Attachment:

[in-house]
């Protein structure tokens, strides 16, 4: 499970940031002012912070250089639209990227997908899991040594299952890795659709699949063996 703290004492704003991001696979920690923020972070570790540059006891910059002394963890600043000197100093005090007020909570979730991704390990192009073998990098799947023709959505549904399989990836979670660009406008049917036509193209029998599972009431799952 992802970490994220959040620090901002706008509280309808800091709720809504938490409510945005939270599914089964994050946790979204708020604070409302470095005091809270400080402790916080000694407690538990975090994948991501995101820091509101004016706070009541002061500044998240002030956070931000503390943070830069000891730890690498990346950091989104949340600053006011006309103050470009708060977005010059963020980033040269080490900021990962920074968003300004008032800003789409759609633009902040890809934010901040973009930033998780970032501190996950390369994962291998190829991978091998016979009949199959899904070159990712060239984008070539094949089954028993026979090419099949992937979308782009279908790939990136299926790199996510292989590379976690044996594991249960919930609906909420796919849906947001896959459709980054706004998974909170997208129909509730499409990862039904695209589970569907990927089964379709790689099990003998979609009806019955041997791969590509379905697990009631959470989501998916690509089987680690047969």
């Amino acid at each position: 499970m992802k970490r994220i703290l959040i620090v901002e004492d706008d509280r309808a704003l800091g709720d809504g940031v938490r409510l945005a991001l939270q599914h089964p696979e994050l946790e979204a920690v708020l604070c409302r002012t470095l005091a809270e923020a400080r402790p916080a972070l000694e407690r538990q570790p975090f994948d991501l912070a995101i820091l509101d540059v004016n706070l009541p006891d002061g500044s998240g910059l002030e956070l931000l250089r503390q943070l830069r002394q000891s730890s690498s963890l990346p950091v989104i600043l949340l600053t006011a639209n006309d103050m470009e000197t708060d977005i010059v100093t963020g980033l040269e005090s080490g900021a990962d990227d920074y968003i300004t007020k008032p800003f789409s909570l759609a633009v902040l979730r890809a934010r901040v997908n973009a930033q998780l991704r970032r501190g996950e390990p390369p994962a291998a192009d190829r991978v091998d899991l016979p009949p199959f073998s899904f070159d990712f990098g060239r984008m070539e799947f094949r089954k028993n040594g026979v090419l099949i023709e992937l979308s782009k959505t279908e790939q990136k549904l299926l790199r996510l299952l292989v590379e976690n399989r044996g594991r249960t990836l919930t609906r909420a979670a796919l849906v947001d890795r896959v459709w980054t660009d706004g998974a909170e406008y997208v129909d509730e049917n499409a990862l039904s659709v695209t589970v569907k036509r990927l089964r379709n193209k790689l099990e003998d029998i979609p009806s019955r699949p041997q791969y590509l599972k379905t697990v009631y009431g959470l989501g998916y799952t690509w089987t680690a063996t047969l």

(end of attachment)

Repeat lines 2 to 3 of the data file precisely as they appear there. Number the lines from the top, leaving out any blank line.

């Protein structure tokens, strides 16, 4: 499970940031002012912070250089639209990227997908899991040594299952890795659709699949063996 703290004492704003991001696979920690923020972070570790540059006891910059002394963890600043000197100093005090007020909570979730991704390990192009073998990098799947023709959505549904399989990836979670660009406008049917036509193209029998599972009431799952 992802970490994220959040620090901002706008509280309808800091709720809504938490409510945005939270599914089964994050946790979204708020604070409302470095005091809270400080402790916080000694407690538990975090994948991501995101820091509101004016706070009541002061500044998240002030956070931000503390943070830069000891730890690498990346950091989104949340600053006011006309103050470009708060977005010059963020980033040269080490900021990962920074968003300004008032800003789409759609633009902040890809934010901040973009930033998780970032501190996950390369994962291998190829991978091998016979009949199959899904070159990712060239984008070539094949089954028993026979090419099949992937979308782009279908790939990136299926790199996510292989590379976690044996594991249960919930609906909420796919849906947001896959459709980054706004998974909170997208129909509730499409990862039904695209589970569907990927089964379709790689099990003998979609009806019955041997791969590509379905697990009631959470989501998916690509089987680690047969």
């Amino acid at each position: 499970m992802k970490r994220i703290l959040i620090v901002e004492d706008d509280r309808a704003l800091g709720d809504g940031v938490r409510l945005a991001l939270q599914h089964p696979e994050l946790e979204a920690v708020l604070c409302r002012t470095l005091a809270e923020a400080r402790p916080a972070l000694e407690r538990q570790p975090f994948d991501l912070a995101i820091l509101d540059v004016n706070l009541p006891d002061g500044s998240g910059l002030e956070l931000l250089r503390q943070l830069r002394q000891s730890s690498s963890l990346p950091v989104i600043l949340l600053t006011a639209n006309d103050m470009e000197t708060d977005i010059v100093t963020g980033l040269e005090s080490g900021a990962d990227d920074y968003i300004t007020k008032p800003f789409s909570l759609a633009v902040l979730r890809a934010r901040v997908n973009a930033q998780l991704r970032r501190g996950e390990p390369p994962a291998a192009d190829r991978v091998d899991l016979p009949p199959f073998s899904f070159d990712f990098g060239r984008m070539e799947f094949r089954k028993n040594g026979v090419l099949i023709e992937l979308s782009k959505t279908e790939q990136k549904l299926l790199r996510l299952l292989v590379e976690n399989r044996g594991r249960t990836l919930t609906r909420a979670a796919l849906v947001d890795r896959v459709w980054t660009d706004g998974a909170e406008y997208v129909d509730e049917n499409a990862l039904s659709v695209t589970v569907k036509r990927l089964r379709n193209k790689l099990e003998d029998i979609p009806s019955r699949p041997q791969y590509l599972k379905t697990v009631y009431g959470l989501g998916y799952t690509w089987t680690a063996t047969l």